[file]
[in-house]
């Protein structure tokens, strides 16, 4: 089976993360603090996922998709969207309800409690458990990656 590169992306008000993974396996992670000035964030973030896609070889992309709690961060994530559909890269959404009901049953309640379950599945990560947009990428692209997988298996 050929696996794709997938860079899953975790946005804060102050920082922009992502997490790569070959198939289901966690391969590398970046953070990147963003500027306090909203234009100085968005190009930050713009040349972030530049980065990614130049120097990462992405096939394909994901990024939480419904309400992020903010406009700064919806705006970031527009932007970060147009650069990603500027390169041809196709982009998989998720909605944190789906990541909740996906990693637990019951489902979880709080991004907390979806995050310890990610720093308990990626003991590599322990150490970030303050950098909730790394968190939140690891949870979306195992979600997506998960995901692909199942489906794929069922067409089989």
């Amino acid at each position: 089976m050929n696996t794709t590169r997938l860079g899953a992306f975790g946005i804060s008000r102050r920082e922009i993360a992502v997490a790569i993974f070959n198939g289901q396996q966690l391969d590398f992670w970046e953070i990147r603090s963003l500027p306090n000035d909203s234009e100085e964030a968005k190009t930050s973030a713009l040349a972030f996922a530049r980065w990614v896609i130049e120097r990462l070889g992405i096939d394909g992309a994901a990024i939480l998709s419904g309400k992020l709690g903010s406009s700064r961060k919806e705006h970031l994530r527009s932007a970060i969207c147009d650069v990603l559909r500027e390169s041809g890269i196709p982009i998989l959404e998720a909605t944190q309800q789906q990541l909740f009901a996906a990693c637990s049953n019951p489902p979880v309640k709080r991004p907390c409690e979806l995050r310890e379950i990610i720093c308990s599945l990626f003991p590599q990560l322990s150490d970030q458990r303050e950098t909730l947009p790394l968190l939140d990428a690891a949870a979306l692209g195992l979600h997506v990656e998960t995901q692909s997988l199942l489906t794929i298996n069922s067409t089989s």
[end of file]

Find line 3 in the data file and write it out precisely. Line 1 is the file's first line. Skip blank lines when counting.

């Amino acid at each position: 089976m050929n696996t794709t590169r997938l860079g899953a992306f975790g946005i804060s008000r102050r920082e922009i993360a992502v997490a790569i993974f070959n198939g289901q396996q966690l391969d590398f992670w970046e953070i990147r603090s963003l500027p306090n000035d909203s234009e100085e964030a968005k190009t930050s973030a713009l040349a972030f996922a530049r980065w990614v896609i130049e120097r990462l070889g992405i096939d394909g992309a994901a990024i939480l998709s419904g309400k992020l709690g903010s406009s700064r961060k919806e705006h970031l994530r527009s932007a970060i969207c147009d650069v990603l559909r500027e390169s041809g890269i196709p982009i998989l959404e998720a909605t944190q309800q789906q990541l909740f009901a996906a990693c637990s049953n019951p489902p979880v309640k709080r991004p907390c409690e979806l995050r310890e379950i990610i720093c308990s599945l990626f003991p590599q990560l322990s150490d970030q458990r303050e950098t909730l947009p790394l968190l939140d990428a690891a949870a979306l692209g195992l979600h997506v990656e998960t995901q692909s997988l199942l489906t794929i298996n069922s067409t089989s």